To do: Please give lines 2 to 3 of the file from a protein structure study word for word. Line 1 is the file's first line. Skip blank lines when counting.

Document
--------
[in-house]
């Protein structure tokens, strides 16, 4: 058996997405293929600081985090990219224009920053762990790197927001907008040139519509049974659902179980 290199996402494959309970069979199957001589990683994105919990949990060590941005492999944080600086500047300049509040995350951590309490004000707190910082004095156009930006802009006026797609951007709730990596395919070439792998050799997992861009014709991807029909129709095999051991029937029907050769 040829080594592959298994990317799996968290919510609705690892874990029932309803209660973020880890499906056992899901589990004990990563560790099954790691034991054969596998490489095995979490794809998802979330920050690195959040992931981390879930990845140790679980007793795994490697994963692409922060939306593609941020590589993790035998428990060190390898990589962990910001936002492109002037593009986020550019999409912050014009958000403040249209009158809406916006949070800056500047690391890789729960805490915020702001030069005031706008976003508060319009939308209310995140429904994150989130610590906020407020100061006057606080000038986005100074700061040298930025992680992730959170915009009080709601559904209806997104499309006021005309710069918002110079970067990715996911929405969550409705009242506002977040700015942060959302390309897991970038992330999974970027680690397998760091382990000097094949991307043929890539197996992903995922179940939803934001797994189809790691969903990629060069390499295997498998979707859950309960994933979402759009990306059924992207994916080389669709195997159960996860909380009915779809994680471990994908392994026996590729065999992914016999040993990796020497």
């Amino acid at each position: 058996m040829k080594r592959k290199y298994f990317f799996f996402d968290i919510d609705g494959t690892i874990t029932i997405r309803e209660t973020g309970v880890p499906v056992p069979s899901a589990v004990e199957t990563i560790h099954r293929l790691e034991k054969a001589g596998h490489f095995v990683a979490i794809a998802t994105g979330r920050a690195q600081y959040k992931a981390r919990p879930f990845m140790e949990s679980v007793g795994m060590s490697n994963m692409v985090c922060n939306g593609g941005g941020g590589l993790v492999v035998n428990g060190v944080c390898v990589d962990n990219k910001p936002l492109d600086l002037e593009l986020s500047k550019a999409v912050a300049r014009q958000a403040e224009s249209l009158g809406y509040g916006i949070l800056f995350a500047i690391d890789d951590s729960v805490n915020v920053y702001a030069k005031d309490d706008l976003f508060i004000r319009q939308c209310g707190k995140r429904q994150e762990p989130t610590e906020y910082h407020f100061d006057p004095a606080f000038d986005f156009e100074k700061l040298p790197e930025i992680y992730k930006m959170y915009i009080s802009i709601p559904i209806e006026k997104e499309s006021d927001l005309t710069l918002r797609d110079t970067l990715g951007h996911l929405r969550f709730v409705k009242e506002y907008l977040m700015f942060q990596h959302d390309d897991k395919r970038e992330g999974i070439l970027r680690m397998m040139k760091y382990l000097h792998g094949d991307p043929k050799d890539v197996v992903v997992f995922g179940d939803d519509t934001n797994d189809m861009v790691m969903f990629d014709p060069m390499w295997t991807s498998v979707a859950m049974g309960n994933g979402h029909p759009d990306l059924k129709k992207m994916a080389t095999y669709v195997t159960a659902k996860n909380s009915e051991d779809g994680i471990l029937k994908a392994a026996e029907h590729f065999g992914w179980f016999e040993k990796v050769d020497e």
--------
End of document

């Protein structure tokens, strides 16, 4: 058996997405293929600081985090990219224009920053762990790197927001907008040139519509049974659902179980 290199996402494959309970069979199957001589990683994105919990949990060590941005492999944080600086500047300049509040995350951590309490004000707190910082004095156009930006802009006026797609951007709730990596395919070439792998050799997992861009014709991807029909129709095999051991029937029907050769 040829080594592959298994990317799996968290919510609705690892874990029932309803209660973020880890499906056992899901589990004990990563560790099954790691034991054969596998490489095995979490794809998802979330920050690195959040992931981390879930990845140790679980007793795994490697994963692409922060939306593609941020590589993790035998428990060190390898990589962990910001936002492109002037593009986020550019999409912050014009958000403040249209009158809406916006949070800056500047690391890789729960805490915020702001030069005031706008976003508060319009939308209310995140429904994150989130610590906020407020100061006057606080000038986005100074700061040298930025992680992730959170915009009080709601559904209806997104499309006021005309710069918002110079970067990715996911929405969550409705009242506002977040700015942060959302390309897991970038992330999974970027680690397998760091382990000097094949991307043929890539197996992903995922179940939803934001797994189809790691969903990629060069390499295997498998979707859950309960994933979402759009990306059924992207994916080389669709195997159960996860909380009915779809994680471990994908392994026996590729065999992914016999040993990796020497």
């Amino acid at each position: 058996m040829k080594r592959k290199y298994f990317f799996f996402d968290i919510d609705g494959t690892i874990t029932i997405r309803e209660t973020g309970v880890p499906v056992p069979s899901a589990v004990e199957t990563i560790h099954r293929l790691e034991k054969a001589g596998h490489f095995v990683a979490i794809a998802t994105g979330r920050a690195q600081y959040k992931a981390r919990p879930f990845m140790e949990s679980v007793g795994m060590s490697n994963m692409v985090c922060n939306g593609g941005g941020g590589l993790v492999v035998n428990g060190v944080c390898v990589d962990n990219k910001p936002l492109d600086l002037e593009l986020s500047k550019a999409v912050a300049r014009q958000a403040e224009s249209l009158g809406y509040g916006i949070l800056f995350a500047i690391d890789d951590s729960v805490n915020v920053y702001a030069k005031d309490d706008l976003f508060i004000r319009q939308c209310g707190k995140r429904q994150e762990p989130t610590e906020y910082h407020f100061d006057p004095a606080f000038d986005f156009e100074k700061l040298p790197e930025i992680y992730k930006m959170y915009i009080s802009i709601p559904i209806e006026k997104e499309s006021d927001l005309t710069l918002r797609d110079t970067l990715g951007h996911l929405r969550f709730v409705k009242e506002y907008l977040m700015f942060q990596h959302d390309d897991k395919r970038e992330g999974i070439l970027r680690m397998m040139k760091y382990l000097h792998g094949d991307p043929k050799d890539v197996v992903v997992f995922g179940d939803d519509t934001n797994d189809m861009v790691m969903f990629d014709p060069m390499w295997t991807s498998v979707a859950m049974g309960n994933g979402h029909p759009d990306l059924k129709k992207m994916a080389t095999y669709v195997t159960a659902k996860n909380s009915e051991d779809g994680i471990l029937k994908a392994a026996e029907h590729f065999g992914w179980f016999e040993k990796v050769d020497e």